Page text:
Sukkot: The Festival of Joy

Sukkot is a joyous festival beginning five days after Yom Kippur. It is also known as the Festival of Booths and the Feast of Tabernacles after the temporary booths or huts (Sukkot in Hebrew) in which Jews are supposed to dwell during this week-long celebration.

The Sukkah Hut

Why? According to Rabbinic tradition, Sukkot represents the Divine “clouds of glory” which surrounded the Israelites during their forty years of wandering in the desert after escaping from slavery in Egypt. For seven days and nights, the Sukkah is designated as home, for sleeping, eating and generally spending as much time in it as possible.

More Sukkot Traditions

• Another Sukkot commandment is the waving of the Four Species: an etrog (citron), a lulav (palm frond), three hadassim (myrtle twigs) and two aravot (willow twigs).
• It is customary each night of Sukkot to welcome one of the seven spiritual figures of Israel (Abraham, Isaac, Jacob, Moshe, Aaron, Joseph and David) as guests (ushpizin) into one’s Sukkah.
• It is a special mitzvah to be happy on Sukkot. To this end, the intermediate days of Sukkot are marked by celebrations called Simchat Beit HaSho’eva, which harken back to the festivities which took place during Sukkot in the Holy Temple.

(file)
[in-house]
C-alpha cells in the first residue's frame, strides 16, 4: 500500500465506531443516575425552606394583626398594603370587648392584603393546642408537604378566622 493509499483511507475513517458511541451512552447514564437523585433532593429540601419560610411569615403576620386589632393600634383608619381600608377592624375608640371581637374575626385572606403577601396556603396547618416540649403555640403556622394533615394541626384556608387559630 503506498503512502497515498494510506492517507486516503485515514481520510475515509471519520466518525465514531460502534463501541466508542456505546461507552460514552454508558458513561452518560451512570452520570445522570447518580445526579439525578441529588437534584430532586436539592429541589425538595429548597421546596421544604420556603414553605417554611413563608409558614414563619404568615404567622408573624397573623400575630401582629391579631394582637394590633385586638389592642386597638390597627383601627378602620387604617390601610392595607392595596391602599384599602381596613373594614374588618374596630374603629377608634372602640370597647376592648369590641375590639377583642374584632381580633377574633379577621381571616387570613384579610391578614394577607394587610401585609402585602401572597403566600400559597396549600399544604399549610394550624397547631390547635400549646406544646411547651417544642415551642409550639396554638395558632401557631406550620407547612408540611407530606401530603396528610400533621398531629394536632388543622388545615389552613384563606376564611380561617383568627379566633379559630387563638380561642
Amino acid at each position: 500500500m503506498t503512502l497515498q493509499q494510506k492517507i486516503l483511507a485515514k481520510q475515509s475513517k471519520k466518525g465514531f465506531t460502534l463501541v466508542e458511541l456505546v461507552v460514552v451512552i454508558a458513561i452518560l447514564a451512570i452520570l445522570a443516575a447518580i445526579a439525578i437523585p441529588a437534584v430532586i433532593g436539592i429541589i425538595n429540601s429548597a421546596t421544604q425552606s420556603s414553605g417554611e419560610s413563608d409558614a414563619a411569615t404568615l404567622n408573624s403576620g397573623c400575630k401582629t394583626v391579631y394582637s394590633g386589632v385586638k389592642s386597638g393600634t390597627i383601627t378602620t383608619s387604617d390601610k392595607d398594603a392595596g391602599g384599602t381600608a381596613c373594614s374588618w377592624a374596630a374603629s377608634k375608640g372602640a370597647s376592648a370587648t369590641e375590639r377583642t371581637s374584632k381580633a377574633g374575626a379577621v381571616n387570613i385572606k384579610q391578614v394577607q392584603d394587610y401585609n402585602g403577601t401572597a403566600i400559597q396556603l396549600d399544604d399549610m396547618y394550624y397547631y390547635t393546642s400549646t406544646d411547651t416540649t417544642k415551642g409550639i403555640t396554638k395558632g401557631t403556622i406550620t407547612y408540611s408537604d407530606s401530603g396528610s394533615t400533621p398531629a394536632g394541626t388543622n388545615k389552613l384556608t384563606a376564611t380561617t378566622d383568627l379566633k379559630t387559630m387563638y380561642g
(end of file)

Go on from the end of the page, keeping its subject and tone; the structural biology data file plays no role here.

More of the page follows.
• Sukkot is the holiday which expresses the connection between Jews and non-Jews. In the past, Sukkot was considered a time of blessing for all nations represented by the 70 additional offerings brought in the Temple, corresponding to the 70 nations of the world. According to tradition, in the future it will be the time for the nations of the world to come to Jerusalem to celebrate together with the Jewish people and once again merit blessing (Zechariah 14:16-18).
• The Book of Ecclesiastes, written by King Solomon, is read on Shabbat during Sukkot. The theme of Ecclesiastes is the underlying message of Sukkot itself, the transient nature of this material world.
• The seventh day of Sukkot is called Hoshana Rabba, the final sealing of judgment which began on Rosh Hashanah. On Hoshana Rabba, some have the custom to read the Book of Deuteronomy and stay up all night studying Torah.